Often things in The Shadow are unsaid but sit heavily; but there are times when things aren’t said this whisper of a complexity seems to float away unacknowledged. Sarah is angry that they are being live-captioned, it stigmatises their voices and the way they speak to say they need to be captioned. “I don’t want to be spat on and polished,” she says.
But those who are d/Deaf and hard-of-hearing aren’t mentioned. Neither are those who speak English-as-another-language or those with auditory processing disorders. Captioning like this can be seen as a disability access tool, and like all access tools it can bring benefits to many more than those for whom it’s primarily designed.
The captioning, we’re told, is done by a computer. We can’t get angry at technology, we’re told. But while Scott says people have a hard time understanding his voice, modulated by autism and a “thick Australian accent”, the captioning is near flawless – any errors are quickly corrected. There is no discussion as to how vocal recognition software often fails people with disabilities that impact their speech.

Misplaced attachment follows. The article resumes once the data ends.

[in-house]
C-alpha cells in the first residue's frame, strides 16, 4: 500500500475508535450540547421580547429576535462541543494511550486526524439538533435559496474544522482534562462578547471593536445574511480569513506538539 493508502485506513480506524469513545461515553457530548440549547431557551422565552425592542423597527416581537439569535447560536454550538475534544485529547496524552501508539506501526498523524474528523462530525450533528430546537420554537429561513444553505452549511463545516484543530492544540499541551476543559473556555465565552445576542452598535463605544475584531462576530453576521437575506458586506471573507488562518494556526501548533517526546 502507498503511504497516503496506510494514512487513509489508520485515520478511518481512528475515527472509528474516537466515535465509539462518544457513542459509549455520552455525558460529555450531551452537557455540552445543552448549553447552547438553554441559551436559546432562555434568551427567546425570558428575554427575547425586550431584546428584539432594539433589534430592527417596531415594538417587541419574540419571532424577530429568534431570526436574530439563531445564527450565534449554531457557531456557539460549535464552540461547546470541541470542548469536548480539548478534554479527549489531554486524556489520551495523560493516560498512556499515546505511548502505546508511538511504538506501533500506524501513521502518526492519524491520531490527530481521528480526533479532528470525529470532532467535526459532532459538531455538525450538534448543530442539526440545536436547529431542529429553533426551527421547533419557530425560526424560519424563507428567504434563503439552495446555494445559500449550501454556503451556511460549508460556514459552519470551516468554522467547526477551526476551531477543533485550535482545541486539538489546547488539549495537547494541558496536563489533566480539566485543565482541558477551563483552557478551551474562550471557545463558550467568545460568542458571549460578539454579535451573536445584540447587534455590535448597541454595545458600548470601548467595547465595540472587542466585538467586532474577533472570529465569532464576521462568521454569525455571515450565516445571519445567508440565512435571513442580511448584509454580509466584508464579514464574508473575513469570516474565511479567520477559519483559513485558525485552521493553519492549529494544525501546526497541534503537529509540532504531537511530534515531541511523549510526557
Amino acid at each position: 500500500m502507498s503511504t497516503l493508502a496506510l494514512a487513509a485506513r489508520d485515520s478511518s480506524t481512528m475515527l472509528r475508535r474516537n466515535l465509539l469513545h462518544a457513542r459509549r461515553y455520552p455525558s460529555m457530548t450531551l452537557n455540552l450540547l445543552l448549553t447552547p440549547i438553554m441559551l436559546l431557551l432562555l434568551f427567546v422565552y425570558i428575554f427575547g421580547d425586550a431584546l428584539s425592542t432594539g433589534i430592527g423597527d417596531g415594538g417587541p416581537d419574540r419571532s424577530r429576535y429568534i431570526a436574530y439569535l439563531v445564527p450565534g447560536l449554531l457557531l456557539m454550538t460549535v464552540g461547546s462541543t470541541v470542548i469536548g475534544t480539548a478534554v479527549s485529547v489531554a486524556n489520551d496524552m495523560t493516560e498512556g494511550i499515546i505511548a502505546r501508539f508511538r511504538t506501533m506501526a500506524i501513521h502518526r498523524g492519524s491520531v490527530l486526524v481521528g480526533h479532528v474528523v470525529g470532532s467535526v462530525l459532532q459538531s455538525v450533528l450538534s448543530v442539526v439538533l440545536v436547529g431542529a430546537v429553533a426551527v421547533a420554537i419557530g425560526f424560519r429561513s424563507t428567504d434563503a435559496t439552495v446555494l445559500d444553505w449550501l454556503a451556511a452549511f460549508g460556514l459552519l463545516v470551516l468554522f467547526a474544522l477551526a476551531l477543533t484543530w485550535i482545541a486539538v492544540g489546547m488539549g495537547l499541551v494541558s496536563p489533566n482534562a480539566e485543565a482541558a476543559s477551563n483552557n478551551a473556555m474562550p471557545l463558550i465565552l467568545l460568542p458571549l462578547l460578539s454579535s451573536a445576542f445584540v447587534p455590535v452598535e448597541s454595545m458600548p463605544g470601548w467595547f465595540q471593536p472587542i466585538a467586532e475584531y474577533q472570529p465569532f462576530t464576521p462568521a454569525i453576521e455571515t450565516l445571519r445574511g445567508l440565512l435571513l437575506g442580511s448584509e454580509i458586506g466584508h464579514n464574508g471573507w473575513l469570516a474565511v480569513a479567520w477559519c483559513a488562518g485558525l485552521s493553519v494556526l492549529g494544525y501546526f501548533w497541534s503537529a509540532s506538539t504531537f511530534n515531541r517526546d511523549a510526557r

When they are discussing roles in the meeting, Michael decides he is the mayor; Sarah is the secretary. Scott suggests she is perhaps more like a receptionist. She objects, here. But no word on the fact that this is a cast of four men, and only one woman. The women who were sent to the Magdalene laundries because they were sex workers, or pregnant out of wedlock, aren’t mentioned, either. The women with a disability that were sent to these institutions were sent because of the intersection of their disability and their gender – it feels strange to talk about one without the other.
But back to the audience, and why we are failing. We’re not getting it. We are, the cast assumes, neurotypical. We have come to the theatre tonight to watch a cast of actors with intellectual disabilities. That is the status quo of today, The Shadow suggests. But it might not be the status quo of tomorrow.
It is easy to look at the world and see the ways technology has shifted our brains. As I type this, I often misspell a word. Never mind, the squiggly red line will tell me: I’ll correct it without even processing my mistake or processing how to spell it right next time. How many phone-numbers did we used to keep in our heads? How many do we now?